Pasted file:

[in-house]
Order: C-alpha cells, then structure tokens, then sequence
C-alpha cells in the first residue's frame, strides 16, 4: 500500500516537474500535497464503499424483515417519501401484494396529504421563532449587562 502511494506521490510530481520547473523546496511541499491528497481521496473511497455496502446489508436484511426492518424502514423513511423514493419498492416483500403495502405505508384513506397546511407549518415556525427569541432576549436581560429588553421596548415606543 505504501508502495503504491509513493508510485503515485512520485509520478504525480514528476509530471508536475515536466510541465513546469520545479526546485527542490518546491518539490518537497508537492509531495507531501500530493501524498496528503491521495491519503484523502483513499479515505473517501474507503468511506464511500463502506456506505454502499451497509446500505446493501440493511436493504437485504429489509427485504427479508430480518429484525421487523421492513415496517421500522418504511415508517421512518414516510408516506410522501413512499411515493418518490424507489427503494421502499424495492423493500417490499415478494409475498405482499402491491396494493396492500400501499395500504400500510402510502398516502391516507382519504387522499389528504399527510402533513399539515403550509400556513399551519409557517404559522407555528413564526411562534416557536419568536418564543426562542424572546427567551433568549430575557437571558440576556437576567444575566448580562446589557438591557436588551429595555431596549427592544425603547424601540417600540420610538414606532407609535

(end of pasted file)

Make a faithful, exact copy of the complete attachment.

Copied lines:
[in-house]
Order: C-alpha cells, then structure tokens, then sequence
C-alpha cells in the first residue's frame, strides 16, 4: 500500500516537474500535497464503499424483515417519501401484494396529504421563532449587562 502511494506521490510530481520547473523546496511541499491528497481521496473511497455496502446489508436484511426492518424502514423513511423514493419498492416483500403495502405505508384513506397546511407549518415556525427569541432576549436581560429588553421596548415606543 505504501508502495503504491509513493508510485503515485512520485509520478504525480514528476509530471508536475515536466510541465513546469520545479526546485527542490518546491518539490518537497508537492509531495507531501500530493501524498496528503491521495491519503484523502483513499479515505473517501474507503468511506464511500463502506456506505454502499451497509446500505446493501440493511436493504437485504429489509427485504427479508430480518429484525421487523421492513415496517421500522418504511415508517421512518414516510408516506410522501413512499411515493418518490424507489427503494421502499424495492423493500417490499415478494409475498405482499402491491396494493396492500400501499395500504400500510402510502398516502391516507382519504387522499389528504399527510402533513399539515403550509400556513399551519409557517404559522407555528413564526411562534416557536419568536418564543426562542424572546427567551433568549430575557437571558440576556437576567444575566448580562446589557438591557436588551429595555431596549427592544425603547424601540417600540420610538414606532407609535